We are providing solidarity and support wherever teacher uprisings or teachers are fighting for their rights around the world, whether that was with the faculty, academic faculty staff in the UK, whether that’s higher education faculty in Kenya, whether those are teachers in Oklahoma, and in Arizona and Kentucky and West Virginia. So what we do is, through our affiliates, which they are members, so in the US context, that’s NEA, and AFT who are EI affiliates, and those are their Arizona Education Association and young members that are really tired of being at the bottom of the compensation chart in the United States and putting it together. So one of the things that we do do is just let them know that they’re not alone. We write to them, we facilitate letters from our members who want to stand in solidarity with them, who want to repost pictures of their textbooks, their ripped up textbooks, or whatever, who just want to know that from in Australia, they held a solidarity rally with them, you know, and we want them to know that. Because I think that’s important. I mean, it’s part of the solidarity that fuels the global teacher movement. It’s our commonality in our cause, and in our objectives, and what we’re about. And so that’s one thing. The second part, I think, that how we contribute, and how we connect up with them, is that they understand, and more and more teachers across the United States are understanding, how the suppression of their wages, the fact that they’re having to teach for four days a week instead of five if they’re in poor communities, or they’re being told after seven years that they can’t have a pay rise because we have to be able to give tax cuts to corporations, they are understanding how the macroeconomic policies are impacting on at the micro level of where they are and where they work. And so we have been working through our research network and others to map on and show the impact of this sort of fiscal austerity on the lives of public education teachers, their well being, their students, the quality of education, the equity issues in the classrooms, and we try to do that comparatively, through our Status of World’s Teachers reports, through our toolkits that we produce, through research that we commission and share with them, and then their affiliates share with them, so right around the world.
But I’m very excited actually that this wave is coming. And I really think it is, and I’m seeing signs that something new is happening, and that people are just fed up and tired. And this idea that somehow you can squeeze and squeeze and squeeze this profession – that on one hand, you’re saying, “We want the best and the brightest.” This is what I call the professional paradox of teachers globally, right now. We want the best and the brightest who can multitask and teach higher order thinking, and use all these different rubrics and theories and be researchers and collaborative and use their professional capital and all these different kinds of things. And then we want to pay them, we don’t even want to pay them a living wage, we want to pay them by test scores, we want to make it absolutely isolating, and fragmented and demoralizing. And yeah, I think that the chickens are coming home to roost on that front.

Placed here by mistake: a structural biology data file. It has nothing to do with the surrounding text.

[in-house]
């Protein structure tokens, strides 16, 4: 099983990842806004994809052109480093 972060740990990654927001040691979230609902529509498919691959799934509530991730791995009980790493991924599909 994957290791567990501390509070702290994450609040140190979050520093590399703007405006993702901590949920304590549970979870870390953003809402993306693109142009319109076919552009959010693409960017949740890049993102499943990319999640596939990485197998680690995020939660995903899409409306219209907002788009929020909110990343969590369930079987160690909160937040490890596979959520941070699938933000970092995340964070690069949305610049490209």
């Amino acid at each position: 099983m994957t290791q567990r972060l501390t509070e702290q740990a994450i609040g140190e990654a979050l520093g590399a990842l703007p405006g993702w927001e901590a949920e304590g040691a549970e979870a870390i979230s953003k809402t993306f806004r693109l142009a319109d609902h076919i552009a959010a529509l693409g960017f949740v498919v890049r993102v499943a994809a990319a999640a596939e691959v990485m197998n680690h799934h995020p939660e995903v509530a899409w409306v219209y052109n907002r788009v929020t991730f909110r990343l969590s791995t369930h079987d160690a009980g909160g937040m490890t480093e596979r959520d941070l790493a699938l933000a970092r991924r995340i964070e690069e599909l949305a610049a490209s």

Will Brehm 38:54
What I find so incredible is that, you know, the, one of the parts that is missing in the World Development Report, this financing to education, as we talked about earlier, is like, is the main factor driving these protests in America, it’s the main factor driving the social movements in education. And, you know, it just, it almost is so revealing that there’s such a big disconnect between the World Development Report and what is really going on in the lives of teachers.
David Edwards 39:32
Yeah, I think that’s absolutely true, Will. And I think, if you look at at Devex from yesterday, you know, the Spring meetings are happening now. And Trump is going in, his folks are going in to the Spring meetings pushing for take backs on World Bank staff salaries and conditions. And it’s the World Bank staff union that’s saying, “But we negotiated a contract, you know. We bargained this. What’s going on here? You can’t do that to us, you know.” The irony is not lost on me.
And so I’m reaching out to the World Bank Staff Association and unions and saying, you know the Global Union Federations stand with you in the fact that you have core labor rights, you know, and if you look in the south of the United States, where these are Right to Work states, and they don’t have the right to strike, they don’t have the right to collective bargaining, but still, they’re taking to the street because what else are we going to do? And now they have Trump coming after them. And I don’t know how many times President Kim will have to travel with Ivanka now to the Middle East to try to make up for this. But at any rate, I wonder if we could open up a dialogue and if as they’re thinking about the future of work and the next report for the World Development Report, and sort of being cheerleaders for the gig economy and the Uberization of the world, I don’t know I just take a look at these sort of… I was looking at the cartoons they’ve been creating about all the bureaucracy they’re having to do and all the hard reporting work and you know, and the downsizing that they’re feeling, and I was wondering maybe we should ask them to post pictures of old instead of textbooks, but like old Psacharopoulos econometrics books, that they could post to New York Times or something like that. So maybe we could get a sense of the stress. No I kid, but I actually think that at the end of the day, when you play these these economic models all the way out to their end, you get to you get to a breaking point and people get to a breaking point where they’ve saying, “Wait a second, I’m worth more than this”. And collectively we can actually negotiate something better and the system is a bit rigged in a certain direction and we can and when it’s Trump the one who’s rigging it coming at you maybe this is the time when the WDR staff writing the next report on the Future of Work maybe think twice before they say, “Well the time of unions is over”, because I think they need their union right now.
Will Brehm 42:23
It would certainly be just delights if the World Bank union joins in solidarity with Education International. It would be fantastic to see.
David Edwards thank you so much for joining FreshEd, and best of luck with all of the different struggles worldwide with teachers.
David Edwards 42:39
Thanks so much, Will. Thank you.
Critiquing the World Development Report